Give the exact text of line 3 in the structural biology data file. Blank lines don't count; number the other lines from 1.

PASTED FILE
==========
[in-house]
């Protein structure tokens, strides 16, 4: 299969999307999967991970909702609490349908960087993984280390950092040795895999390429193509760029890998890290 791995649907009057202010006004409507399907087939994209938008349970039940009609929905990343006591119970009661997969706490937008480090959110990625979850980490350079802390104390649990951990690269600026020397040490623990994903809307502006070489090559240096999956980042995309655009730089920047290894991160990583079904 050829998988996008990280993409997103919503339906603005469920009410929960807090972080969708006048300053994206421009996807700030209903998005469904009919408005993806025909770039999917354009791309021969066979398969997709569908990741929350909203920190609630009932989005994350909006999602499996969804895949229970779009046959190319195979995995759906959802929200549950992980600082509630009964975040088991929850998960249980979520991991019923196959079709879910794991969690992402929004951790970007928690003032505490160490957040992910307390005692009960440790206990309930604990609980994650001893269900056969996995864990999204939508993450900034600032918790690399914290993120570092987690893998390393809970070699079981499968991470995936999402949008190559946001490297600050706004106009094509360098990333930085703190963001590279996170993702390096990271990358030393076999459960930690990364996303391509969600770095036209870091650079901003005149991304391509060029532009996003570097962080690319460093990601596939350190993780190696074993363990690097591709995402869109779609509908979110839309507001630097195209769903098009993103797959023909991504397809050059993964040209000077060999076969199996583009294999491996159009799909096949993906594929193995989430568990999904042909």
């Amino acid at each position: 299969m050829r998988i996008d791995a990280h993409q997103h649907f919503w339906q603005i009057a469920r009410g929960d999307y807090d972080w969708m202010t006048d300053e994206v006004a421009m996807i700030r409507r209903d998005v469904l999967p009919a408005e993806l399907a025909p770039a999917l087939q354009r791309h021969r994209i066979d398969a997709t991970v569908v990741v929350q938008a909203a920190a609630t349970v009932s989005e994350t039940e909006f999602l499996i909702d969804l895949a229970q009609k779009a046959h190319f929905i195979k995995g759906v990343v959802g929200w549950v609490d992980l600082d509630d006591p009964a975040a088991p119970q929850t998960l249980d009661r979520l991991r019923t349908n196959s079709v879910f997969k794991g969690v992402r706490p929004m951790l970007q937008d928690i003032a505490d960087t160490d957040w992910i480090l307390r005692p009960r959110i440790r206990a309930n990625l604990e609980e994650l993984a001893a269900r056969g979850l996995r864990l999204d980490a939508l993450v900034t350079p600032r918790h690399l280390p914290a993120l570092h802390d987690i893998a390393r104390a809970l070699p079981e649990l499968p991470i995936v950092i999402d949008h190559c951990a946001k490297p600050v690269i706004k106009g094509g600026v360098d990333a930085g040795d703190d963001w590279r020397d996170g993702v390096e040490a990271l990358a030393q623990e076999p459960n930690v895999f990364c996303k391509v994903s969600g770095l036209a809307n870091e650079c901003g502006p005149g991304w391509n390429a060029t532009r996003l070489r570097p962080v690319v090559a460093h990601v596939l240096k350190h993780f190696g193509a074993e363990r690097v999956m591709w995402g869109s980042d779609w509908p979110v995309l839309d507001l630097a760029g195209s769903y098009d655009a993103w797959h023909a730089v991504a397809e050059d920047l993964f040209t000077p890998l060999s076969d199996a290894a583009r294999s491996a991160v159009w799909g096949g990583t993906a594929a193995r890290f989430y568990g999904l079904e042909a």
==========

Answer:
């Amino acid at each position: 299969m050829r998988i996008d791995a990280h993409q997103h649907f919503w339906q603005i009057a469920r009410g929960d999307y807090d972080w969708m202010t006048d300053e994206v006004a421009m996807i700030r409507r209903d998005v469904l999967p009919a408005e993806l399907a025909p770039a999917l087939q354009r791309h021969r994209i066979d398969a997709t991970v569908v990741v929350q938008a909203a920190a609630t349970v009932s989005e994350t039940e909006f999602l499996i909702d969804l895949a229970q009609k779009a046959h190319f929905i195979k995995g759906v990343v959802g929200w549950v609490d992980l600082d509630d006591p009964a975040a088991p119970q929850t998960l249980d009661r979520l991991r019923t349908n196959s079709v879910f997969k794991g969690v992402r706490p929004m951790l970007q937008d928690i003032a505490d960087t160490d957040w992910i480090l307390r005692p009960r959110i440790r206990a309930n990625l604990e609980e994650l993984a001893a269900r056969g979850l996995r864990l999204d980490a939508l993450v900034t350079p600032r918790h690399l280390p914290a993120l570092h802390d987690i893998a390393r104390a809970l070699p079981e649990l499968p991470i995936v950092i999402d949008h190559c951990a946001k490297p600050v690269i706004k106009g094509g600026v360098d990333a930085g040795d703190d963001w590279r020397d996170g993702v390096e040490a990271l990358a030393q623990e076999p459960n930690v895999f990364c996303k391509v994903s969600g770095l036209a809307n870091e650079c901003g502006p005149g991304w391509n390429a060029t532009r996003l070489r570097p962080v690319v090559a460093h990601v596939l240096k350190h993780f190696g193509a074993e363990r690097v999956m591709w995402g869109s980042d779609w509908p979110v995309l839309d507001l630097a760029g195209s769903y098009d655009a993103w797959h023909a730089v991504a397809e050059d920047l993964f040209t000077p890998l060999s076969d199996a290894a583009r294999s491996a991160v159009w799909g096949g990583t993906a594929a193995r890290f989430y568990g999904l079904e042909a």